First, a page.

Growing Up In Montreal
Thanksgiving wasn’t much of a “thing” in our family. It always seemed like the Canadian version was a knockoff of the American-style, Norman Rockwell, Hallmark original.

Americans had big, noisy gatherings with extended families and groaning boards of overflowing food. We had a quiet family dinner and acknowledged the harvest. OK, I’m exaggerating, but you get the picture.

I Had To Adapt
once I was raising a family in the U.S. Particularly here in Massachusetts, there was a certain pride of place in the whole Plymouth Rock scenario. Though I must admit, I still have never cooked an entire turkey.

An Attitude of Gratitude
You’ve probably heard this phrase, but what does it really mean? I think of it as trying to be grateful on a regular basis for things large and small in my life. Trying to focus on the positive. But hey, we’re communicators! The trick is not to stay silent, but rather to express gratitude and appreciation whenever we can.

Please And Thank You
When I first became a manager, someone advised me that no employee ever hears the words “please” and “thank you” enough. This was, and is, great advice. And this is the perfect time of year to remember the Thanks in Thanksgiving. How many ways can we thank colleagues, team members, clients, vendors?

In Meetings
You know how when you’re on a Zoom/Teams call and you say something and then somebody else says something without ever acknowledging what you have just said? Do you ever think, “Did they even hear me?” Please do not be that person. Please acknowledge what the previous speaker has said.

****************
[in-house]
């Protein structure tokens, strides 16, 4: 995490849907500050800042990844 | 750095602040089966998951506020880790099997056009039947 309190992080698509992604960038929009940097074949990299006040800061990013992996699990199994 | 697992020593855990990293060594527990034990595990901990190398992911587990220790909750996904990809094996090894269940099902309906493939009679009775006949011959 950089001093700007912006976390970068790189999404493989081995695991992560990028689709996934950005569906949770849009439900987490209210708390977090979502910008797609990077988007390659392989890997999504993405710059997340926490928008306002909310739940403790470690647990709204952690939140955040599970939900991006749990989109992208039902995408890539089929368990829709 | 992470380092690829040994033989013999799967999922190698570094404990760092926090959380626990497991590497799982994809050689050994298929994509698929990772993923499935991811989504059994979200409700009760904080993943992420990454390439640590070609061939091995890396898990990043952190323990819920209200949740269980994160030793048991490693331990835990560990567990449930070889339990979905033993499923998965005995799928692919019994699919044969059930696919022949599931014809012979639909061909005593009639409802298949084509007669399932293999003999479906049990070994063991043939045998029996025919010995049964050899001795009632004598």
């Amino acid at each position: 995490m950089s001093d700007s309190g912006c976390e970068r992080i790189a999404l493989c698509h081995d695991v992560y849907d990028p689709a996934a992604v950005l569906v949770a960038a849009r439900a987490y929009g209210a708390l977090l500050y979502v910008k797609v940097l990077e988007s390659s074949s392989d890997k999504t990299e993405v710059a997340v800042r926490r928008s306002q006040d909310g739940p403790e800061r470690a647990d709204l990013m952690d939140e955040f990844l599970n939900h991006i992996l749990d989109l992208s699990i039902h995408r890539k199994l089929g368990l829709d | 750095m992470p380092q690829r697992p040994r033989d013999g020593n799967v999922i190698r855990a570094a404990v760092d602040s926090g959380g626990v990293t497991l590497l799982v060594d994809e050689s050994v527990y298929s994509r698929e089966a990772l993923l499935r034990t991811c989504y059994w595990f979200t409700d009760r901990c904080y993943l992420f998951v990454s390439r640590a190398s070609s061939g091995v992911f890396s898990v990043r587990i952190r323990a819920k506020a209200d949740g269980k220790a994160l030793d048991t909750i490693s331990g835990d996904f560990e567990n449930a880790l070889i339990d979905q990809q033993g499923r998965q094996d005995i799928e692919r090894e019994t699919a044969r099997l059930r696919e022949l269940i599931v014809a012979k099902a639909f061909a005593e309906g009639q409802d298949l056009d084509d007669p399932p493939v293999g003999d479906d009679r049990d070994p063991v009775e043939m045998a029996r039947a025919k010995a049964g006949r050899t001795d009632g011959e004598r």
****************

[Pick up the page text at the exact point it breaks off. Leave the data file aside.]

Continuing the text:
Thanks, Consuela, I appreciate you bringing up that point. It makes me think of the…

Darnell, you described the most recent marketing trends we’re seeing and I’d like to add…

Building on Jackson’s ideas, I’ll recommend…

In Q&A
When you’re asked a question, saying, “That’s a great question.” to buy time while you’re madly framing your answer has pretty much lost all meaning. (Unless, of course, it’s REALLY a great question.). Try a more personal acknowledgement.

Terry, I want to acknowledge this is definitely a difficult issue we’re looking at.

Sara, your question really cuts to the bone of why we’re…

In Emails
As simple as it sounds, always remember to include at least one “please” or “thank you.” I often close with the phrase “Many thanks.” Consider making your first line one of gratitude; it’s a great way to stand out from the crowd.

Thanks for getting back to me asap.

I appreciate you taking a quick read of this and providing your comments.

Thank you for attending today’s call… I value your follow-up.

Thanks for reviewing this summary.

In Newsletters
Thanks for opening this email! Thanks for reading! Thanks for commenting! Thanks for giving me the opportunity to use this forum! You’re The Best!

Keep It Going
Try and keep the good vibes going, my friends. I know we’re closing in on the end of a difficult year and I know we’re experiencing a lot of fatigue. But here’s my thought: look for the gratitude and share it. We all need a little extra love. And we all deserve it.

Happy Thanksgiving to You and Yours. I thank you! And appreciate you!

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